Rodriguez produced what might be his most rewarding season. The numbers were there, naturally: a .286 average, 30 home runs and 100 RBIs -- the 12th consecutive year Rodriguez has driven in 100 runs or more. After he returned to the Yankees' lineup on May 8, homering in his first at-bat in Baltimore, he played with more purpose and less frill. There were no public embarrassments, no moments when he controlled the news cycle with his outsized celebrity power. If such a balance was indeed possible to attain, while he was still the megastar, he was merely a baseball player.
"That's the thing about being here," said CC Sabathia. "There are so many great players that you don't have to be the guy. You can't be the guy all the time, anyway, because there's going to be times when other guys pick you up, times when you pick them up. I think for me, having great players like A.J. [Burnett] and Mark [Teixeira] come here at the same time made it a little easier for me."
Even Rodriguez's high-profile romance with actress Kate Hudson is decidedly more demure than his tabloid bombast -- links to mysterious strippers and Madonna, culminating in his divorce to former wife Cynthia -- over the previous 12 months.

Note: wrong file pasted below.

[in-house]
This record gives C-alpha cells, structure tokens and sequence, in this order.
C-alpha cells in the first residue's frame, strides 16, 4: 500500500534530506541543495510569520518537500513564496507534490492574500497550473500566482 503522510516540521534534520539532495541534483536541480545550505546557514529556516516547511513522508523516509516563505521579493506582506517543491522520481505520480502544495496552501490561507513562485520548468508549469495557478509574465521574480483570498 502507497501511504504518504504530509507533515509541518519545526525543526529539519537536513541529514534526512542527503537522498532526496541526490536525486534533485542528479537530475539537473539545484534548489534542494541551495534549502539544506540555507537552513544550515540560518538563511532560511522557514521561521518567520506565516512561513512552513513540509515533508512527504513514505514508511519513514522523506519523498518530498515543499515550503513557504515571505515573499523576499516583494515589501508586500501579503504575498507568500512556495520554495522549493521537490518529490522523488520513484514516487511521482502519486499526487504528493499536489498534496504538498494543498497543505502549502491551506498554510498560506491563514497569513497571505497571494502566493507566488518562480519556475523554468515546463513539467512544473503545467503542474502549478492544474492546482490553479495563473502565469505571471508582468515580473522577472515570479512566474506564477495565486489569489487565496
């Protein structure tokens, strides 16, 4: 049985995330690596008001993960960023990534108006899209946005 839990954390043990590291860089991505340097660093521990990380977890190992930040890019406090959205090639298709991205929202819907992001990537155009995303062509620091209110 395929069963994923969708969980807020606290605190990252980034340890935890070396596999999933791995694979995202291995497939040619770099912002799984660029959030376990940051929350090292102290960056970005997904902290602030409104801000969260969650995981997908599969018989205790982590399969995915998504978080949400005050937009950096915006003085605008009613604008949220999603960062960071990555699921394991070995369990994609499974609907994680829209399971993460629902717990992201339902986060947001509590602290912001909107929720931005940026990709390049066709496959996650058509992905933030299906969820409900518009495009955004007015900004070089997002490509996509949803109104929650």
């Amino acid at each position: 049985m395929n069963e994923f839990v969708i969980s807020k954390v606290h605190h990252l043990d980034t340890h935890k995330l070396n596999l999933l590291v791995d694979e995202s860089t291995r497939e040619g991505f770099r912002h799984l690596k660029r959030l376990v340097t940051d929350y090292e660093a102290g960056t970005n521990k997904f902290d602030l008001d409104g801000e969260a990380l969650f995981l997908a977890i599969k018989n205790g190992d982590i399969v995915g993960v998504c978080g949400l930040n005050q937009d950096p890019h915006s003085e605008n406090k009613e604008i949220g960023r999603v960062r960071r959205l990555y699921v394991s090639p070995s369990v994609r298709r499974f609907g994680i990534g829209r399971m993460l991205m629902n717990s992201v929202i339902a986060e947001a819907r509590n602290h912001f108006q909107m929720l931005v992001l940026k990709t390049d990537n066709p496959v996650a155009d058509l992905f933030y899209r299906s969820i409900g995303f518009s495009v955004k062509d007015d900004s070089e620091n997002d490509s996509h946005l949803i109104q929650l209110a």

And in turn, the Yankees machine soared. With Rodriguez back in the lineup, New York overtook a Boston club that had the better of them in the standings the previous two seasons, and beat the Yankees the first eight times they played this season.
For the third time in his career, Rodriguez is on the cusp of advancing to his first World Series, in a year that seems to be redefining him each day.
With Rodriguez, there had always been something else, something unflattering and distracting to overshadow him, and this season he seemed to free himself, even temporarily, from his own narrative. Perhaps it is the money -- it is always the money -- that creates the Rodriguez distance. During his career he has signed the two richest contracts in baseball history, and by the time his current contracts ends, he will near $600 million in salary alone.